The Panoptic World

Huron Historic Gaol was once a prison complex for the Huron County of Upper Canada. The prison was designed by Thomas Young and modeled after Bentham’s Panopticon. The Panopticon, named after a hundred eyed giant watchman from Greek mythology called Panoptes, is an institutional structure where a watchman can observe all inhabitants anonymously. Although the Huron County Gaol Jail now serves only as a prison museum (and is a National Historic Site of Canada), the clandestine construction of a billion dollar headquarters in Ottawa for the Communications Security Establishment of Canada (CSEC), an obscure Canadian intelligence agency, is a testament to the fact that Bentham’s dream has not died, but has evolved into a dangerous concept, that of mass surveillance via the internet, in which Canada is a key yet often overlooked participant.

The 2013 National Security Agency (NSA) leaks by Edward Snowden put a spotlight on American global and domestic surveillance practices, but not enough scrutiny was cast on the other members of the Five Eyes, particularly Canada, Australia and New Zealand. Canada has multiple defense agreements like NORAD and PJBD with its southern neighbor, but the cooperation between the two countries extends to matters such as indiscriminate bulk surveillance. And to aggravate the matter, there has been little response from the Canadian media into the complicity of its government concerning the potential illicit spying of its citizen.

From the cache of documents that Snowden leaked to journalist Glenn Greenwald (and Laura Poitras), there have been to date only small glimpses into the shrouded world of Canadian signals intelligence. The most damning of these was the revelation that Canada had allowed the NSA to set up a surveillance operation in the country during the 2010 G8 and G20 summits. Light was also cast upon the nature of the relationship between CSEC and the NSA; in a redacted NSA document the spy agency describes how it colludes with the CSEC in “targeting approximately 20 high-priority countries”. The cooperation of CSEC is highly valuable in such situations since the NSA can exploit Canada’s benign reputation internationally to access areas not available to the Americans as detailed in the same document: “CSEC shares with the NSA their unique geographic access to areas unavailable to the U.S”. To remunerate the CSEC for their services, the NSA provides them with “technological developments, cryptologic capabilities, software and resources for state-of-the-art collection, processing and analytic efforts, and IA capabilities”. In fact, Canada was the fourth largest recipient of aid from the NSA behind only Pakistan, Jordan, and Ethiopia in 2012 as publicized in another leaked Snowden document.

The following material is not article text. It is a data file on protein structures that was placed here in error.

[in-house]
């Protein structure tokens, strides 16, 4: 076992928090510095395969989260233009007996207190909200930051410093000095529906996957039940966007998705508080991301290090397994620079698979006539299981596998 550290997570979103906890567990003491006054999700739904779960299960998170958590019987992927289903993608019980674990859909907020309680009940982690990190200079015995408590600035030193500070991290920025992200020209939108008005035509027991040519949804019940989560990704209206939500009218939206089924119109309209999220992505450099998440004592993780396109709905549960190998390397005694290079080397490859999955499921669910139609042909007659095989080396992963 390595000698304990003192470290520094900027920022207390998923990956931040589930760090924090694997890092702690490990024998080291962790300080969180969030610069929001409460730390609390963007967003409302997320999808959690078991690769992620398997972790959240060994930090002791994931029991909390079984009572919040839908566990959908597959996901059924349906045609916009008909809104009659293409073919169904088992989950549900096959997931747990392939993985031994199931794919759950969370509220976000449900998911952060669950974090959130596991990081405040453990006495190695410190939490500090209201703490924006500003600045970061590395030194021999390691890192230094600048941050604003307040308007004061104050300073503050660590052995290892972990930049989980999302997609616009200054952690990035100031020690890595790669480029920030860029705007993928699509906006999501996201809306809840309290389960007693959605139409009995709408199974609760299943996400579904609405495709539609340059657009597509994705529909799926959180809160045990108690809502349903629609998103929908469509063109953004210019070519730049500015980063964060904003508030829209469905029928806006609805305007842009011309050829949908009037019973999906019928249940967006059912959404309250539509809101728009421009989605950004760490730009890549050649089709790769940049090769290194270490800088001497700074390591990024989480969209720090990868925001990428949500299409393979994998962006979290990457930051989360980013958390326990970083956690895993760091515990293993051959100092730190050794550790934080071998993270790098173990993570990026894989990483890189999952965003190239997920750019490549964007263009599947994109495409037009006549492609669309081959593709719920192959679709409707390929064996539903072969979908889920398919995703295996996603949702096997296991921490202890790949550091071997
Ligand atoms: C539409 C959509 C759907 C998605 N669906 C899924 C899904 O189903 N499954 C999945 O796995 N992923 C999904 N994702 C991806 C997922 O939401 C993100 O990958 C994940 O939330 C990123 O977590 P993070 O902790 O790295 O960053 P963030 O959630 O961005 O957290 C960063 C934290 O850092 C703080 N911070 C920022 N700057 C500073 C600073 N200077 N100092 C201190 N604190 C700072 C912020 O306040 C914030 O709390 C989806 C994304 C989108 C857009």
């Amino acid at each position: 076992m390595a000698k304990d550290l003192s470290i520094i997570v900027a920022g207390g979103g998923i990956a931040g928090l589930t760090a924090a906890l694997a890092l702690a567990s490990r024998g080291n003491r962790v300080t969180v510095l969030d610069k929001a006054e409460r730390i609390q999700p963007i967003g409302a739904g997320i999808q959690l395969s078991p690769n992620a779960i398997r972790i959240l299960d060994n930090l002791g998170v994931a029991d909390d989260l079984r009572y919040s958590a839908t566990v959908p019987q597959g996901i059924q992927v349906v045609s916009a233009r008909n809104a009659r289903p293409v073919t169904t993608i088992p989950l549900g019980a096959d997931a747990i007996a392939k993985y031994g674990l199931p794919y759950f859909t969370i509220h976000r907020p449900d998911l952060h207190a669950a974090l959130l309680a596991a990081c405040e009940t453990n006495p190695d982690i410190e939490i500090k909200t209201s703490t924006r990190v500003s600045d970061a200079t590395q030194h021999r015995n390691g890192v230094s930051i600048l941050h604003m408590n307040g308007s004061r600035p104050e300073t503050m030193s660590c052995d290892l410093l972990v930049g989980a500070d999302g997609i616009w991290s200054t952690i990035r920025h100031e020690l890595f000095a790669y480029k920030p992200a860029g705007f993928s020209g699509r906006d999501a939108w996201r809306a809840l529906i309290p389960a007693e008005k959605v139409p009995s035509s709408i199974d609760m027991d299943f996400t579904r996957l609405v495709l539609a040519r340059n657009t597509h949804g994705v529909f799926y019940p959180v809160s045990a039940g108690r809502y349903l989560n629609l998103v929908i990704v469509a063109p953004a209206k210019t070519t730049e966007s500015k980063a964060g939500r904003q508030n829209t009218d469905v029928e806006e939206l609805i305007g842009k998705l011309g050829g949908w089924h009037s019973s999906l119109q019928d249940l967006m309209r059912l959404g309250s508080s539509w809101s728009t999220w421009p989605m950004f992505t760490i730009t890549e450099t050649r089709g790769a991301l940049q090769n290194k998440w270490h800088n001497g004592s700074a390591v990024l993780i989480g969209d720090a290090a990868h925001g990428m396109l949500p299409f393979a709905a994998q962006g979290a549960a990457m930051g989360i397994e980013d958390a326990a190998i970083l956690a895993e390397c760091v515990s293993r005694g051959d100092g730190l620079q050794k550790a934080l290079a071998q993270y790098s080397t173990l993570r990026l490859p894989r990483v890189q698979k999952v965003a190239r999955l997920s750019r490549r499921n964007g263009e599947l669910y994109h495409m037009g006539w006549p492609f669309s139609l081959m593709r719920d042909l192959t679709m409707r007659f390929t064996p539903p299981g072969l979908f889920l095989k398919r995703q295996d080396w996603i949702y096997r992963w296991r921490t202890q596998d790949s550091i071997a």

Although the CSEC claims that it is illegal for the agency to monitor Canadian citizens or anyone in Canada, it admits to incidentally intercepting communications of Canadians. This inspires little confidence in what the CSEC might be doing behind closed doors, particularly after the CSEC along with the Canadian Security Intelligence Service (CSIS) misled a court in 2009 that issued warrants for the special surveillance of two Canadian citizens. Assurances were given to the court by the CSIS that the intercepts would be carried out by Canadian agencies from within Canada, but unbeknownst to the presiding judge, Richard Mosley, the CSIS and CSEC asked for the assistance and involvement of foreign intelligence groups. Mosley was clearly not pleased as he offered his thoughts in a redacted court document, “The failure to disclose that information was the result of a deliberate decision to keep the court in the dark about the scope and extent of the foreign collection efforts that would flow from the court’s issuance of a warrant”.

Despite a rich history of protection legislature for whistleblowers, the United States continues to aggressively pursue incarceration of whistleblowers remotely related to national security using the Espionage Act. These actions are damaging to the credibility of the involved organizations since whistleblowing plays a fundamental part in preventing an institution from abusing its power. Protection measures for whistleblowers working in Canadian intelligence and defense institutions are subject to even greater apprehension. Three Canadian federal departments; the Canadian Forces, CSIS, and CSEC were exempted from a federal whistle blowers protection law that came into effect in 2007. The three departments were required to setup internal review systems to handle disclosures and to provide adequate security to the informants. To satisfy these miserly requirements, the CSIS and CSEC took almost 4 years, while the Canadian Forces took 6 years to set up just a disclosure process. The indifference displayed by these agencies to ensure transparency within their respective institution is worrisome. Just as Hermes, son of Zeus, overcame the giant with a hundred eyes, the Canadian citizenry must also be more proactive and demand greater accountability from their security agencies and government departments that claim to oversee them. The cost of complacency can be hefty, as is evident from the Snowden leaks in the US. In the words of Orwell, “Until they become conscious they will never rebel, and until after they have rebelled they cannot become conscious”.

Haider Riaz is a Physics and Computer Science major at McGill University in Montreal, Quebec. Alongside his research interests in science, he is also intrigued by socio-techonological topics such as the erosion of privacy in the internet age and its potential effects on society. He is also a cricket history enthusiast and occasionally writes about the idiosyncrasies of the game. Read other articles by Haider.